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South Korea's unification minister resigns amid tensions with North

South Korea's unification minister resigns amid tensions with North
Unification Minister Kim Yeon-chul speaks during his farewell ceremony at the government complex in Seoul on Friday. Kim's resignation over heightened inter-Korean tensions was accepted by President Moon Jae-in earlier in the morning. Photo by Yonhap

SEOUL, June 19 (UPI) -- South Korean Unification Minister Kim Yeon-chul has resigned amid rising tensions on the Korean Peninsula, the presidential Blue House announced Friday.

Kim, the point man on relations with Pyongyang, offered his resignation on Wednesday, one day after North Korea blew up the inter-Korean liaison office in its border town of Kaesong, saying he would take responsibility for the deteriorating relationship.

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President Moon Jae-in accepted Kim's resignation on Friday morning, presidential spokesman Kang Min-seok said during a press briefing.

He added that Moon "listened to [Kim's] position" while having dinner with him on Thursday.

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No succession plan was announced, but Vice Minister Suh Ho is expected to serve as acting head for the time being.

Kim said Friday he hoped his resignation would offer a "pause" in the escalating tensions on the peninsula.

"I hope my resignation brings a new positive mood to the relations and provide us with the opportunity to reflect back on the status and role of the unification ministry," he said during a farewell address, according to news agency Yonhap.

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Kim was appointed to the job in April of last year but was not able to hold any meetings with his North Korean counterparts.

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Inter-Korean affairs have grown increasingly troubled over the past two weeks, as Pyongyang has issued a steady stream of threats and provocations triggered by the longstanding practice of North Korean defectors sending information leaflets across the border via balloons.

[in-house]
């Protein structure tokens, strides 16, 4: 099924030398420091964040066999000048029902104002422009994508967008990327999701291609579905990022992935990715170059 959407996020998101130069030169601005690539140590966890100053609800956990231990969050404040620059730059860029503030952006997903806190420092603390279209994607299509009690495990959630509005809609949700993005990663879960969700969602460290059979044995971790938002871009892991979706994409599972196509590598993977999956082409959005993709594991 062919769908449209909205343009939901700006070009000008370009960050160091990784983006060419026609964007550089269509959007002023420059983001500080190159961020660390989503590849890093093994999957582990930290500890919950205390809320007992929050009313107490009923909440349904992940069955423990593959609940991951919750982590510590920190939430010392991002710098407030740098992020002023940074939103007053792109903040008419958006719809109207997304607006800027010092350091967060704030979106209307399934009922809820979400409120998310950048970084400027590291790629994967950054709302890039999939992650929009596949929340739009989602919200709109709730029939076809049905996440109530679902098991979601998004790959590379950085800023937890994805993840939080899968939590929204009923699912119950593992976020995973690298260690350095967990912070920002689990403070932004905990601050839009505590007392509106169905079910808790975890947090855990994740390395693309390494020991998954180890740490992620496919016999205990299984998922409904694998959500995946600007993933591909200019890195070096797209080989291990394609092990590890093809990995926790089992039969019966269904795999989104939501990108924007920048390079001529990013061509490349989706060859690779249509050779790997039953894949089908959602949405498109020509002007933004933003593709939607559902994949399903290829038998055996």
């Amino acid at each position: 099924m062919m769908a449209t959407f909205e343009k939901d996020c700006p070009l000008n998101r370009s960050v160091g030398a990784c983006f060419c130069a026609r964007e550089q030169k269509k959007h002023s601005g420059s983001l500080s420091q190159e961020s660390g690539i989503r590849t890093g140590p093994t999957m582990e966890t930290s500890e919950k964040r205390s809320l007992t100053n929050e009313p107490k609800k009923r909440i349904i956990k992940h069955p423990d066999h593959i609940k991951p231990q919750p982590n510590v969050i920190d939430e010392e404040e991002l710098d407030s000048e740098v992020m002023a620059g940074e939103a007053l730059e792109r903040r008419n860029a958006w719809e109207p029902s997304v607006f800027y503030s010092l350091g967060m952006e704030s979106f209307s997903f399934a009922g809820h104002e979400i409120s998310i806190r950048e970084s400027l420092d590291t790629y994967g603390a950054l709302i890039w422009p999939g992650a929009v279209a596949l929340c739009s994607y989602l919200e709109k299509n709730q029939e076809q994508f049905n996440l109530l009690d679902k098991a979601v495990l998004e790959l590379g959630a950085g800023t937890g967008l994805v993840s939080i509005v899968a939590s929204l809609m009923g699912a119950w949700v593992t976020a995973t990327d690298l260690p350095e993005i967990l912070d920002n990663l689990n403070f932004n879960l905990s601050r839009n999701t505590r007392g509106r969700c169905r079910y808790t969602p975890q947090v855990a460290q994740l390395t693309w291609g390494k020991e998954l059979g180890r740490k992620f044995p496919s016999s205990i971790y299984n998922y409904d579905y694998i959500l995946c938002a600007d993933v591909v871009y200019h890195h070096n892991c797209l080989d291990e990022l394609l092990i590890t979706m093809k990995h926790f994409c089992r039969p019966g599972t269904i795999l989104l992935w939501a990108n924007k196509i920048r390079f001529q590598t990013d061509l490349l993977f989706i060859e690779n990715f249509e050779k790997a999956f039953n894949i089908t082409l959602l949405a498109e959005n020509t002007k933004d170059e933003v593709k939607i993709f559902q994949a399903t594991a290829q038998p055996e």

North Korea severed communications lines with the South last week and demolished the inter-Korean liaison office on Tuesday. North Korea also said this week it would deploy troops to demilitarized areas on the border with South Korea and restart military drills.

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The liaison office was established in September 2018 to facilitate cooperation and communication between the two Koreas during a period of rapprochement marked by summits between Moon and North Korean leader Kim Jong Un.

Relations turned frosty after a nuclear summit between U.S. President Trump and Kim Jong Un last year in Hanoi, Vietnam, failed to produce an agreement. North Korea began testing weapons in the latter part of 2019 after a 17-month hiatus, and its rhetoric has grown increasingly hostile toward South Korea and the United States.

The growing crisis with North Korea appears to have taken a toll on Moon's approval ratings, which dipped to 55 percent in a Gallup poll released Friday, his lowest number in roughly three months. The president's approval climbed to 71 percent at the beginning of May on the government's handling of the coronavirus pandemic but has tumbled in recent weeks.

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